Findings of impaired memory in states of dysphoria or depression are summarized and subsumed under different accounts of mood-related memory deficits. Theoretical accounts based on the assumption of a storage system of limited capacity are compared to accounts which emphasize the role of procedures and strategies in attending and remembering. Two reanalyses of a recent experiment in the process-dissociation paradigm are reported. They address issues of dysphoria-related differences in automatic versus controlled uses of memory in a task of word-stem completion. The two reanalyses rest on different assumptions about the relation between automatic and controlled components, but they converge in highlighting the advantages of a procedural rather than capacity-based view of memory deficits. finally. similarities to other research domains and theoretical approaches are outlined.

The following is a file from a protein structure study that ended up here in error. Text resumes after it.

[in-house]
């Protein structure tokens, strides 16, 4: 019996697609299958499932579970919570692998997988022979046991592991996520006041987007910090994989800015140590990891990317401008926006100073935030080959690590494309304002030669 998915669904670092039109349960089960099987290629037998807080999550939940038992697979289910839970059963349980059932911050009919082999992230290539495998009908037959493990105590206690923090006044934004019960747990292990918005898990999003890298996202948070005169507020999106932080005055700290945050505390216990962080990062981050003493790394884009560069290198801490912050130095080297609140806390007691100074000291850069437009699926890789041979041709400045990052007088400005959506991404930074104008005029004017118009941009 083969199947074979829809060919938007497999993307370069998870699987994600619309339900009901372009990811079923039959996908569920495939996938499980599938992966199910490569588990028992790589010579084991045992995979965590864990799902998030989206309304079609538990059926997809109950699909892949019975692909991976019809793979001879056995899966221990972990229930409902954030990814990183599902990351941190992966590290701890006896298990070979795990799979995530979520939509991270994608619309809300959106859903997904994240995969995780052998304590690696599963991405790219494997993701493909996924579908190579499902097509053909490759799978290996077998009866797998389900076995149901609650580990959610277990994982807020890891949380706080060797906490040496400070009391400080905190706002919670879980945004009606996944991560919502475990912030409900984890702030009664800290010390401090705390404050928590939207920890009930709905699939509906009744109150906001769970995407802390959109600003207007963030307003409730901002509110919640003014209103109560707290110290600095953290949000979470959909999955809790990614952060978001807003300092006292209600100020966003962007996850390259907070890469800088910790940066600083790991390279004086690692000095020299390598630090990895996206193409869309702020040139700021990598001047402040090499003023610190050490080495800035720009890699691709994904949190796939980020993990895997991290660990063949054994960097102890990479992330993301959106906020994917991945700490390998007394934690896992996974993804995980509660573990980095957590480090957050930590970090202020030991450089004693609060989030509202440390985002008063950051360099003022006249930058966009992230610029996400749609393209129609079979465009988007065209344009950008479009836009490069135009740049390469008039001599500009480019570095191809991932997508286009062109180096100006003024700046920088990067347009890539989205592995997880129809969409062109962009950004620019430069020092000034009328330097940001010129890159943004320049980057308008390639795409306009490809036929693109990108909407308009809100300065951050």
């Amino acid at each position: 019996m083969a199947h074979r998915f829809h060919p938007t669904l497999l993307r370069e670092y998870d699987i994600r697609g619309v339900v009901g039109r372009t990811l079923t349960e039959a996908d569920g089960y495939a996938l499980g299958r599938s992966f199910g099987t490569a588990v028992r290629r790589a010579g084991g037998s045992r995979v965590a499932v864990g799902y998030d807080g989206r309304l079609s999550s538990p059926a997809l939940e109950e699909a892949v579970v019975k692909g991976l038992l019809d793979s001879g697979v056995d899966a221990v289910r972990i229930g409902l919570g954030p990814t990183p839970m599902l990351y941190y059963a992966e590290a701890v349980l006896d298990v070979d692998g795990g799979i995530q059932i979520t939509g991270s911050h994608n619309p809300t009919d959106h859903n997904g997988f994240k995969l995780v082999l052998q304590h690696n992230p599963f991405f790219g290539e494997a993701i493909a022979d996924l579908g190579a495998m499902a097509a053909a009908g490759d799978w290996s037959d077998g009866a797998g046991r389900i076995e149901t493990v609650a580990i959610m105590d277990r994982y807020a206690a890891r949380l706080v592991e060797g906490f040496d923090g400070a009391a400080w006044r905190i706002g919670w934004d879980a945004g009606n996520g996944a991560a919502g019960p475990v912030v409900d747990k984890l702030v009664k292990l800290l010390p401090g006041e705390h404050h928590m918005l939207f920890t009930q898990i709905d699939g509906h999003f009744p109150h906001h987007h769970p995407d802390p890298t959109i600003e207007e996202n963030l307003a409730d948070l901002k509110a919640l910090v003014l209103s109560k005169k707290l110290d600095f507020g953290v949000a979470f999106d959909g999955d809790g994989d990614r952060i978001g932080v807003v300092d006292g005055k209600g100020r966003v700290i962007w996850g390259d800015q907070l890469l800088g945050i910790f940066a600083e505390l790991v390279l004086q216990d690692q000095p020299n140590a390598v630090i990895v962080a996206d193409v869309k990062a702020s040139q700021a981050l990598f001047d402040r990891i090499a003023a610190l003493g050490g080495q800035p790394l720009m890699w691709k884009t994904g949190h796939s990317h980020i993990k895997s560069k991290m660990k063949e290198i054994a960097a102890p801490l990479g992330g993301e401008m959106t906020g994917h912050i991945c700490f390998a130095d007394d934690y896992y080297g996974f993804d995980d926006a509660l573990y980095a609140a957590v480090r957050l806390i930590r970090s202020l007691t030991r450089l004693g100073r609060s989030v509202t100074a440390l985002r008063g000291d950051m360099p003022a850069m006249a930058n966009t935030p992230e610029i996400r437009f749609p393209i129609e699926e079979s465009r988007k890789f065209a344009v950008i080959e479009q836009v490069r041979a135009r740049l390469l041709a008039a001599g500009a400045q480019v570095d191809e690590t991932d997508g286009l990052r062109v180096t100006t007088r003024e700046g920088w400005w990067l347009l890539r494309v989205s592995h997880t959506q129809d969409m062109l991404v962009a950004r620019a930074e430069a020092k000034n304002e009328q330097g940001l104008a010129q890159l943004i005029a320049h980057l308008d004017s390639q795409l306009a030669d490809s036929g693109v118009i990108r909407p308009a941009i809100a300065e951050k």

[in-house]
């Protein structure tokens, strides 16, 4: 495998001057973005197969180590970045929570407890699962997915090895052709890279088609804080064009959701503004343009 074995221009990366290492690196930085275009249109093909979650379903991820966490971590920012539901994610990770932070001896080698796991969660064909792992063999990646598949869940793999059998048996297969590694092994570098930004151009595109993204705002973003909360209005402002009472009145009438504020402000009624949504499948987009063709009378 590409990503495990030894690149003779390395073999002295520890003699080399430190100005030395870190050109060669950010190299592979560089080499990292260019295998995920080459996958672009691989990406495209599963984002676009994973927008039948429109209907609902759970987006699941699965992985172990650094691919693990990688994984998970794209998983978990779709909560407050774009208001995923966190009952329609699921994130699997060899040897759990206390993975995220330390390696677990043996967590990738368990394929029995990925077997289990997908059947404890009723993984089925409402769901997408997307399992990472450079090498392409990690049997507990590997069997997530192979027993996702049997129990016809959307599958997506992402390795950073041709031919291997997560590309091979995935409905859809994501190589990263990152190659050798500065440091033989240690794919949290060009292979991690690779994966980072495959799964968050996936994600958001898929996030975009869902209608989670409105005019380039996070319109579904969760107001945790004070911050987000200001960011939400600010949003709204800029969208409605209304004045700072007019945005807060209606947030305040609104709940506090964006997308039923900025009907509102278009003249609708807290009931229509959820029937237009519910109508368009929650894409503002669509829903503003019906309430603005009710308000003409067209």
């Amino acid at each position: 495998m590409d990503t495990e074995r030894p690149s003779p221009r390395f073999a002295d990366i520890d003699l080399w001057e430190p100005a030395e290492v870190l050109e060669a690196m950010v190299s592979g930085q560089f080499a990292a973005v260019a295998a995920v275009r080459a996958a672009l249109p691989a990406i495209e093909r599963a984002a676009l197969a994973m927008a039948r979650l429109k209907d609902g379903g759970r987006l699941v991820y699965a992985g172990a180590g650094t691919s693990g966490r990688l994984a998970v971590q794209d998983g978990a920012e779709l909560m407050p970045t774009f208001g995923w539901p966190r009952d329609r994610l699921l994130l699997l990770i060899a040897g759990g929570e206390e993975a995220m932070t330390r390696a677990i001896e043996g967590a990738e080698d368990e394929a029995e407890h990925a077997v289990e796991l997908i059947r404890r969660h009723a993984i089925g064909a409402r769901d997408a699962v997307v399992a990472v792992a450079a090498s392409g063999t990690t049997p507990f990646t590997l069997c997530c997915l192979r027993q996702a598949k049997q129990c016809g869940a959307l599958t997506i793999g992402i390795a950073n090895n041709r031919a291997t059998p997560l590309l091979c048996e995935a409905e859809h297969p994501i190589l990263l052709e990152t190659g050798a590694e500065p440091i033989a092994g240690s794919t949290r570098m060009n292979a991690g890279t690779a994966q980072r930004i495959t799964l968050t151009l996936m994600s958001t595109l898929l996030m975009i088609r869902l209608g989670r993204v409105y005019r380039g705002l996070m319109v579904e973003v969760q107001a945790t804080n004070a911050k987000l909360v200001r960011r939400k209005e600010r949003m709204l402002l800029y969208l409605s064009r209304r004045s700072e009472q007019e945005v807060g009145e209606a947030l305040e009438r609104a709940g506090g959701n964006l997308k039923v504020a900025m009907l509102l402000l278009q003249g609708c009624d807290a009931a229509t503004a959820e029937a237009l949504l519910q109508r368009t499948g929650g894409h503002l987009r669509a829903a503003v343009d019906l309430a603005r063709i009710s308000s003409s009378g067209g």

Contribution to Book
Capacity and Procedural Accounts of Impaired Memory in DepressionGenerative Mental Processes and Cognitive Resources: Integrative Research on Adaptation and Control
Document TypeContribution to Book
Document Object Identifier (DOI)10.1007/978-94-011-4373-8_11
EditorUlrich von Hecker, Stephan Dutke, & Grzegorz Sedek
PublisherKluwer Academic Publishers
Citation InformationHertel, P., & Meiser, T. (2000). Capacity and procedural accounts of impaired memory in depression. In U. von Hecker, S. Dutke, & G. Sedek (Eds.), Generative mental processes and cognitive resources: Integrative research on adaptation and control (pp. 283-307). Kluwer Academic Publishers.